Today's gloves-off blow to a writer's ego is aimed squarely between my own eyes. In case you don't still have the original list of initial lies we tell ourselves memories, here's how I phrased this one:
If people don't understand what we've written, it's just because our writing is too artistic and intellectual.
Oh my goodness, that one's soooooooo tempting. And sooooooo wrong. There are few things more satisfying than being able to tell yourself that your literary story was not accepted, because they just couldn't track your arch high symbolism, the artistic swerve you laid down, or the true power hidden within your deceptively simple words.
Sorry, folks. Sorry, Nevets. You're a writer. That means that your medium of expression is communication. Yes, there may be times when a particular reader or two just don't click with your stuff, but if general readership doesn't "get" your writing, it's your fault. You're doing a bad job. Why? Because you're the one writing it. It's your responsibility to make sure the reader can walk away from your story with what you want them to.
One the most influential moments in my development was a writer was in the early 90's. I had CompuServe at the time, which was an on-line service provider and did not yet provide regular access to the Internet. There was no web yet. But I took it on myself to search the CompuServe directory for people I might want to reach out to as a young writer.
I sent a note to award-winning science fiction author Vonda McIntyre. I don't remember at all what I wrote, but I do know I was surprised to get a reply back from her. Somehow, what I had said to her touched on this topic -- something about writing just what I want, and who cares if other people even see it, let alone like it, let along understand it. She described her approach to writing to me as being akin to a storyteller of old, and that if there was no one listening, she wasn't really doing her job, wasn't really doing what she wanted to do. Storytellers didn't just amuse themselves. They captivated their audiences.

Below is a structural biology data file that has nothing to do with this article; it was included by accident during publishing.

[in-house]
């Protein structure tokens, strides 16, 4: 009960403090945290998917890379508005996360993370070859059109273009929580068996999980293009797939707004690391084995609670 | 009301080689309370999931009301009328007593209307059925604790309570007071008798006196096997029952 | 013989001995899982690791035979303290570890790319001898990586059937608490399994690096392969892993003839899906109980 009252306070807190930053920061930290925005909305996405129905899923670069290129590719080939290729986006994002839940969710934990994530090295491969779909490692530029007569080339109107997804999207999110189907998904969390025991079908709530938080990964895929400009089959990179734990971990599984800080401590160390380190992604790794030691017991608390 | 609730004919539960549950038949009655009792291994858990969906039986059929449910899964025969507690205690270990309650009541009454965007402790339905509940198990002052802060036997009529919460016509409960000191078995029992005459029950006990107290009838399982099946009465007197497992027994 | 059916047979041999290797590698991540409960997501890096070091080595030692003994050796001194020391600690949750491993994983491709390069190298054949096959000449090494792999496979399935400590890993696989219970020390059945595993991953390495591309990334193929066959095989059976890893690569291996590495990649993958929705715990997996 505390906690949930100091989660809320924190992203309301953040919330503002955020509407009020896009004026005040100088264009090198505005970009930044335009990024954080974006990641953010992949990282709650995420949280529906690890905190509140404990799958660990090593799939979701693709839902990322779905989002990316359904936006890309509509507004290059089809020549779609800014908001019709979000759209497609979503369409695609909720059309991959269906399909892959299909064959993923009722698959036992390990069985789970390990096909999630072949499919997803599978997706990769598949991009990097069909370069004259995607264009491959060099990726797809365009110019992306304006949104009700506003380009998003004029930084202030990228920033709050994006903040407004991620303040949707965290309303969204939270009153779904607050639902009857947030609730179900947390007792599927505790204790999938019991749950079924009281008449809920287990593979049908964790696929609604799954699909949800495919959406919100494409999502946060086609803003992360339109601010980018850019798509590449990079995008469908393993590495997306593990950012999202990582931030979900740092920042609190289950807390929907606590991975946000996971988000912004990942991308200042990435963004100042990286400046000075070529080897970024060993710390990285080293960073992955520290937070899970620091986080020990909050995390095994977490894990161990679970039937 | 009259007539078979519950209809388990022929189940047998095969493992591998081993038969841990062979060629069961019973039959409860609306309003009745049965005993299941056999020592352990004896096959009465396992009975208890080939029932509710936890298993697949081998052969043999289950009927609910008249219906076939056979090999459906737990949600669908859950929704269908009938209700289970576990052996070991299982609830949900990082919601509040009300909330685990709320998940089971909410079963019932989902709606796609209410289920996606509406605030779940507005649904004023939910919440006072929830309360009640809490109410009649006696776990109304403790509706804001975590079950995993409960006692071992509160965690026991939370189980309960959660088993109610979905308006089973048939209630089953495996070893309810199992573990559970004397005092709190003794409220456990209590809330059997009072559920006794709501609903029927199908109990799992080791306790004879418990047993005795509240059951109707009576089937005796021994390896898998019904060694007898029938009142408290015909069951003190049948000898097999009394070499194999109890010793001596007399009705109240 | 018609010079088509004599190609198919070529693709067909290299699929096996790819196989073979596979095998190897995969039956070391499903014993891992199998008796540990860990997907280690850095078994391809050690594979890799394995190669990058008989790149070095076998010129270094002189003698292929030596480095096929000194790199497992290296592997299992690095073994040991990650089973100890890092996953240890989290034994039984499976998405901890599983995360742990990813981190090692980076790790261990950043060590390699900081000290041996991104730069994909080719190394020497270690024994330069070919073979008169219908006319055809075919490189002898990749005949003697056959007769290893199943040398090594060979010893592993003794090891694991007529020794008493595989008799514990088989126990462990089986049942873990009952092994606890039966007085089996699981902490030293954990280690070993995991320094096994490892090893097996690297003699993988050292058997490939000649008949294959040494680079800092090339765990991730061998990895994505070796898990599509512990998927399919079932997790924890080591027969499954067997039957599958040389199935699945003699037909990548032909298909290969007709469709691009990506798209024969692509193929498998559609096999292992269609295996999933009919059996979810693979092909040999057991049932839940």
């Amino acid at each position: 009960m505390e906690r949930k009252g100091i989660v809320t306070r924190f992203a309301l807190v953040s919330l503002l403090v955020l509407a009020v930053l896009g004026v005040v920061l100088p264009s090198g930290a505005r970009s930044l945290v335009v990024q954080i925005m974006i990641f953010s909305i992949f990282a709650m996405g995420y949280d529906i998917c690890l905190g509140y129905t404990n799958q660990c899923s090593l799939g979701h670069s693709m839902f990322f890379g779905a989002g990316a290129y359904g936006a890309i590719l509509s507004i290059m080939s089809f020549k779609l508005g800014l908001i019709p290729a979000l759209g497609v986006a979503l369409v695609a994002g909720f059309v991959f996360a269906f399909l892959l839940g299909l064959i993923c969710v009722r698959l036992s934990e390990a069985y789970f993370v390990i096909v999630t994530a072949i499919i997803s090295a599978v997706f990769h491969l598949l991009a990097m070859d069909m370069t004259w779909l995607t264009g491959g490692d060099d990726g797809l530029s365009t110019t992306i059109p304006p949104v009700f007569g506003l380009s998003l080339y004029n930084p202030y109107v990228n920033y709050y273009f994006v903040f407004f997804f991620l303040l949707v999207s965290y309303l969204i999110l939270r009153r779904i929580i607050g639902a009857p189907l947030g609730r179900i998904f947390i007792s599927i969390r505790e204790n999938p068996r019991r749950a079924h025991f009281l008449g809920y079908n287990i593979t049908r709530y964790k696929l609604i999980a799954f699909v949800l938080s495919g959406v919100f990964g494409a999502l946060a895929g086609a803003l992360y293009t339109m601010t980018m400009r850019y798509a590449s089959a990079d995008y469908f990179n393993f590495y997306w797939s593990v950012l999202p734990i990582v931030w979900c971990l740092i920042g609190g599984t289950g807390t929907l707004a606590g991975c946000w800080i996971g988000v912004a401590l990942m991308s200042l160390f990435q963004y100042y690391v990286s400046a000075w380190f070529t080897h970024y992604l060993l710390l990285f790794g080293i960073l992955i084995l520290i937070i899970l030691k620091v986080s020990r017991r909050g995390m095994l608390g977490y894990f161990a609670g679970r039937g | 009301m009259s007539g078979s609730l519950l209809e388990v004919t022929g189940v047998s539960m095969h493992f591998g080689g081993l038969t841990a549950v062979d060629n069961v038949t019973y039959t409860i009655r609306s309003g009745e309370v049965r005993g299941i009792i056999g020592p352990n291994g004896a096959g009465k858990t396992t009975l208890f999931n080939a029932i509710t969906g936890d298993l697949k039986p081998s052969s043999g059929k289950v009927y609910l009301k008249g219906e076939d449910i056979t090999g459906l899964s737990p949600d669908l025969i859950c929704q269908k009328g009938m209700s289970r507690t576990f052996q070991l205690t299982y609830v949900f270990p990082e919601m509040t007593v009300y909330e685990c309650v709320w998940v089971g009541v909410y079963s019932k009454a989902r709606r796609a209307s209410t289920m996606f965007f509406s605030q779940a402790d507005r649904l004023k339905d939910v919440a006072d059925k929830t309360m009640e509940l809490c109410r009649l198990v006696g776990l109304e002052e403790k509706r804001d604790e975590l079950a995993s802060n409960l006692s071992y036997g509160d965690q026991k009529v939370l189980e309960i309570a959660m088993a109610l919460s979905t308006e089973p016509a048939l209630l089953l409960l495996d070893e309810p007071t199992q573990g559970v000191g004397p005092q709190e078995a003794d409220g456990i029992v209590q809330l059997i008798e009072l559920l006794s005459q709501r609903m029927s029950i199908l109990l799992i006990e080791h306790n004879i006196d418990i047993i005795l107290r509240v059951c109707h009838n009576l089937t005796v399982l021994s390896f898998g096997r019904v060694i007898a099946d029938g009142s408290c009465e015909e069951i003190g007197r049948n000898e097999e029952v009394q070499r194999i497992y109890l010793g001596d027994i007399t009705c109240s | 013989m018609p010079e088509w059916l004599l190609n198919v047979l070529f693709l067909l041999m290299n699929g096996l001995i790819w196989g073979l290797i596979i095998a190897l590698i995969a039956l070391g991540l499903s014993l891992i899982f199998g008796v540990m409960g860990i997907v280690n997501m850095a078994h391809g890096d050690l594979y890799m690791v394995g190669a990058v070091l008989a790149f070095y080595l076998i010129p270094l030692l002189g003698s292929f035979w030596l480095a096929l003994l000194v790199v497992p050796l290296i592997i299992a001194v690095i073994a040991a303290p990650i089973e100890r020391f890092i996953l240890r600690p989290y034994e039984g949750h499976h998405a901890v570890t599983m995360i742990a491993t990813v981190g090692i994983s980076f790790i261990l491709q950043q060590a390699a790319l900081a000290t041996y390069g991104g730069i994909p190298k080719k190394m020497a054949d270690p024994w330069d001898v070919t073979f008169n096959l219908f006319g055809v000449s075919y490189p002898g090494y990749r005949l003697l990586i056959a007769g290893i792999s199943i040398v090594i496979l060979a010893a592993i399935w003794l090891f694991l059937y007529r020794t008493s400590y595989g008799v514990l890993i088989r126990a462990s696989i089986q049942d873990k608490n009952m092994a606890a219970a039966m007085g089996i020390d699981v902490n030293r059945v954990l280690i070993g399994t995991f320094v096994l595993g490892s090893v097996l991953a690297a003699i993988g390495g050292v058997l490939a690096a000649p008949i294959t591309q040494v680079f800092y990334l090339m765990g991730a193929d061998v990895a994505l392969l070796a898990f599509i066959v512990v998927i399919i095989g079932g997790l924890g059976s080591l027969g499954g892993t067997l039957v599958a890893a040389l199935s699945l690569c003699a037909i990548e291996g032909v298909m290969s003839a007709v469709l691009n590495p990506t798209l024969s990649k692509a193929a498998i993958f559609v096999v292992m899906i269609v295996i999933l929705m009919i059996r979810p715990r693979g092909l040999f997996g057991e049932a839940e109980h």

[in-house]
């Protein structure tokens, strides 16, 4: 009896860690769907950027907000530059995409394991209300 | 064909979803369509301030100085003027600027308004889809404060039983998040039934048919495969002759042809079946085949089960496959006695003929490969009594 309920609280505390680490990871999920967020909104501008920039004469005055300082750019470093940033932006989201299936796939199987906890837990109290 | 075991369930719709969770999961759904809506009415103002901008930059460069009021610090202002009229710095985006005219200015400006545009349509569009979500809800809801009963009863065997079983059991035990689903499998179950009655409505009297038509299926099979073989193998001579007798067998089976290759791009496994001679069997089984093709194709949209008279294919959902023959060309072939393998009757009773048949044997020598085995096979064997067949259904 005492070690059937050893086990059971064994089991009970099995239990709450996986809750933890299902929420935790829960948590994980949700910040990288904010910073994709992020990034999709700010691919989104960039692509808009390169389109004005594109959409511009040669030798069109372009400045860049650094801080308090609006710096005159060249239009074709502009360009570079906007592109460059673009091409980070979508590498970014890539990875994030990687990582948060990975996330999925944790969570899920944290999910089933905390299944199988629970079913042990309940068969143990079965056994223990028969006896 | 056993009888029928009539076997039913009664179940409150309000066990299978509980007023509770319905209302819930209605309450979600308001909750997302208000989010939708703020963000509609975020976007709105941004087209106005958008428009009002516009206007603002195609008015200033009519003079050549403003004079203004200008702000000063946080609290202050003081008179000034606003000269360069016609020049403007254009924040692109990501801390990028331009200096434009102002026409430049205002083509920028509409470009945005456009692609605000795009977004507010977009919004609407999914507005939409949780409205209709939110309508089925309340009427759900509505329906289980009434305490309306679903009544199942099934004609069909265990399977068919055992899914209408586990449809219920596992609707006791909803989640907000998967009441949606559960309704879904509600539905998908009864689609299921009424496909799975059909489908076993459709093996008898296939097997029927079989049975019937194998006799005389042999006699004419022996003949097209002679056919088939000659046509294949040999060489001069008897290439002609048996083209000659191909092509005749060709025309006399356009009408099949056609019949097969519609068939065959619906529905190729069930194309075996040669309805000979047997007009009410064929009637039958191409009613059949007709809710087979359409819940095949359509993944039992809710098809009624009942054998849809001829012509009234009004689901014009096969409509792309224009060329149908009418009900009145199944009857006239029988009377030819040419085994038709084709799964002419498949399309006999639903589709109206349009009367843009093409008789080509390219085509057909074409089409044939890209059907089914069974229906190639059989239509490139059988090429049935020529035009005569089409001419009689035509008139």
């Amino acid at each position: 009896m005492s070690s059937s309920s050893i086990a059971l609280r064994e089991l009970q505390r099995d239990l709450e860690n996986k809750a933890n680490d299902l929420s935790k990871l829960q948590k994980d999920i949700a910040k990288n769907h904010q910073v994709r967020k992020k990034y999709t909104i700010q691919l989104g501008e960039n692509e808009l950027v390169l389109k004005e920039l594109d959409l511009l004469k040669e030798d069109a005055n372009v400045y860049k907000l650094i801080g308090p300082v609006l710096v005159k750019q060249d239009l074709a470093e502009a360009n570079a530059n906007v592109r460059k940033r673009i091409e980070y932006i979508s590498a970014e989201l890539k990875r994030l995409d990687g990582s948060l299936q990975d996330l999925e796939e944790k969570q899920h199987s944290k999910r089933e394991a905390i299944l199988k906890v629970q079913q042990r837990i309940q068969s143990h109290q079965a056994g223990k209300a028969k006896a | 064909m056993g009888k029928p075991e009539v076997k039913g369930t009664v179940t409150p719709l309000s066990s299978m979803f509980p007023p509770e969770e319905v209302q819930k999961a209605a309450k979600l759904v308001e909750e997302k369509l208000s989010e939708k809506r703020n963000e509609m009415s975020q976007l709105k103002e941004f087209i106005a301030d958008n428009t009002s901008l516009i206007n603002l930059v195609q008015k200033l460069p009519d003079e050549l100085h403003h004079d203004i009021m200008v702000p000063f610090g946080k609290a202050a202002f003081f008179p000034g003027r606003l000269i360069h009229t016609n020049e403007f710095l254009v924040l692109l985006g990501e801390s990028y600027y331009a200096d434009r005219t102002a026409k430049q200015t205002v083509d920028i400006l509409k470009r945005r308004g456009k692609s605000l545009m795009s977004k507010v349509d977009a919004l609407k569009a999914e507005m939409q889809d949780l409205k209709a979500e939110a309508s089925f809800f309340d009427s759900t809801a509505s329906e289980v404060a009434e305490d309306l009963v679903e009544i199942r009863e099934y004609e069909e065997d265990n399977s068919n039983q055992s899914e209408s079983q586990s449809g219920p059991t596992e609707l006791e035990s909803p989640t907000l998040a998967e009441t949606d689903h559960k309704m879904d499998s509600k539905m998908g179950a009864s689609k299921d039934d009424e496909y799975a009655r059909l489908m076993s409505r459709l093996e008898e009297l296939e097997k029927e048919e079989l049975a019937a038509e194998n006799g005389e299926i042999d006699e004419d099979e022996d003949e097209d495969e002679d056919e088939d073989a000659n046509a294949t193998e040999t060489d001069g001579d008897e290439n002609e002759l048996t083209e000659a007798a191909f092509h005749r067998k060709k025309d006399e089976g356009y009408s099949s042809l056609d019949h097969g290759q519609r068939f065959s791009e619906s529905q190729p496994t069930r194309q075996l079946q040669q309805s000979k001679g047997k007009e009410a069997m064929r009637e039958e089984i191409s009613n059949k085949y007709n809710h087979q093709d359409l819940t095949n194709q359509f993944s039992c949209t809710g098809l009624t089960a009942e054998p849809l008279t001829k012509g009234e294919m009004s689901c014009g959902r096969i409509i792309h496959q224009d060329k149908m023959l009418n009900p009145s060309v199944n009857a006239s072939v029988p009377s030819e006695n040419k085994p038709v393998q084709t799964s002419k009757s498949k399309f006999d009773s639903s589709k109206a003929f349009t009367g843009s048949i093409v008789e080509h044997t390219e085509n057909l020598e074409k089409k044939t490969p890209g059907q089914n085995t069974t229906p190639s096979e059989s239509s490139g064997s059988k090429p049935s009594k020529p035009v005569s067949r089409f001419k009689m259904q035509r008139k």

What that means to me personally has changed over the years, but one thing it continues to bring home is that we are communicators. If people are confused by what I write, then I need to resist the temptation to hold myself aloof from them. I need to be a better communicator, and a better writer.
What do you guys think? You ever wrestle with this?
By the way, if you've missed previous installments of Tactless Tuesday, you can click here to see the list.